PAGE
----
Occupational Safety


This is a contagious bacterial disease of animals and humans due to infection with Leptospira interrogans species. Rats, mice, field moles, hedgehogs, squirrels, gerbils, hamsters, rabbits, dogs, domestic livestock, other mammals, amphibians, and reptiles are among the animals that are considered reservoir hosts.

Leptospires (PDF) are shed in the urine of reservoir animals, which often remain asymptomatic and carry the organism in their renal tubules for years.

The usual mode of transmission occurs through abraded skin or mucous membranes, and is often related to direct contact with urine or tissues of infected animals. Inhalation of infectious droplet aerosols and ingestion of urine-contaminated food or water are also effective modes of transmissions.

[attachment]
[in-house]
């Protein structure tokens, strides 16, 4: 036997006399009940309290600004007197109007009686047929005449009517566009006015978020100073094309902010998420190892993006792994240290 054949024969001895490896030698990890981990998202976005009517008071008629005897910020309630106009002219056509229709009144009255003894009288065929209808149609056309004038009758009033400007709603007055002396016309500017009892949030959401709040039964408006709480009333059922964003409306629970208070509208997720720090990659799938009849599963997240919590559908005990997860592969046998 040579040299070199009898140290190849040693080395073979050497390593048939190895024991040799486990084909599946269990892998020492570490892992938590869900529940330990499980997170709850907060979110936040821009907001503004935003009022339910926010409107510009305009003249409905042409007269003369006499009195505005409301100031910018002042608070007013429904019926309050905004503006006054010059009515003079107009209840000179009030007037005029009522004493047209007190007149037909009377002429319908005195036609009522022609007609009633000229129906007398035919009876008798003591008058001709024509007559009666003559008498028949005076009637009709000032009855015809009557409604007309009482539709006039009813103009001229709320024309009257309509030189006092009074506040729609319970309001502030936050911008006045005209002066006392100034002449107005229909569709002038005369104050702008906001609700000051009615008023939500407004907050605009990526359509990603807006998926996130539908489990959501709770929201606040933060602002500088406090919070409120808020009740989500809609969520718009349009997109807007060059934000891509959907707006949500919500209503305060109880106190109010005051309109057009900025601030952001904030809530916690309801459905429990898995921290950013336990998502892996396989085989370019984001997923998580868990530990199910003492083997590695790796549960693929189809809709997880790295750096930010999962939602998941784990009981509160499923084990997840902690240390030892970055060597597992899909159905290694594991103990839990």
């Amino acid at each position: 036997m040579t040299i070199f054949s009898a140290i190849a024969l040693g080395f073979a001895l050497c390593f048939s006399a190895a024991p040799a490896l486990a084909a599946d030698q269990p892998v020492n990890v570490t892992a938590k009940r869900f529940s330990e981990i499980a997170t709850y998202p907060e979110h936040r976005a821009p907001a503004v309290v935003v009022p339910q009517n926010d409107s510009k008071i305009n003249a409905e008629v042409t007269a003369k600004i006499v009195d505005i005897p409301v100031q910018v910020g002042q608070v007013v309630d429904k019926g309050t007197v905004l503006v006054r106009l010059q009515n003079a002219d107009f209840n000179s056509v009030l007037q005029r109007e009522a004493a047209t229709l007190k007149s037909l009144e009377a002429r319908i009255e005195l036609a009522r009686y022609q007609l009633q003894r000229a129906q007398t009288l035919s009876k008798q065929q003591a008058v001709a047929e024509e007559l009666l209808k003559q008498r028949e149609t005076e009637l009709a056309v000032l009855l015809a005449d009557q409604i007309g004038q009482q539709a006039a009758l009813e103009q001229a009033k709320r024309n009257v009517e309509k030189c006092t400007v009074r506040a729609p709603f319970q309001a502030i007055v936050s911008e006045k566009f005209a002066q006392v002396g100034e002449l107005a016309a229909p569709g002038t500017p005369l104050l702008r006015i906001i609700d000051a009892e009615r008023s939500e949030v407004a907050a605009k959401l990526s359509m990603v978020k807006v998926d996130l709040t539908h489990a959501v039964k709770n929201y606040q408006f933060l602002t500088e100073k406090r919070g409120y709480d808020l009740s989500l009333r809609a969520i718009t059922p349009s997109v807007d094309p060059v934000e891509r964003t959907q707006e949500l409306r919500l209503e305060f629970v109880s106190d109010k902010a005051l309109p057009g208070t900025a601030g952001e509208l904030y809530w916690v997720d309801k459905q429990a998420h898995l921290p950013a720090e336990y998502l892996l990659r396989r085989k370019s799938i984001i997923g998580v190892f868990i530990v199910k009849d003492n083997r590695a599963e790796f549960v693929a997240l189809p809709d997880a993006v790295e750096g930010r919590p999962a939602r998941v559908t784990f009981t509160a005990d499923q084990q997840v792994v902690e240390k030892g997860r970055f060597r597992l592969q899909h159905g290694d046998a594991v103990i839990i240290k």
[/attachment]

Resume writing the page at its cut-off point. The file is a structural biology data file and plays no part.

Clinical symptoms may be severe, mild or absent, and may cause a wide variety of symptoms including fever, myalgia, headache, chills, icterus and conjunctival suffusion. The disease can usually be treated successfully with antibiotics.

Efforts to prevent this zoonotic disease (PDF) in a laboratory animal facility should focus on effective control of the infection in laboratory-animal populations and use of protective clothing and gloves by personnel.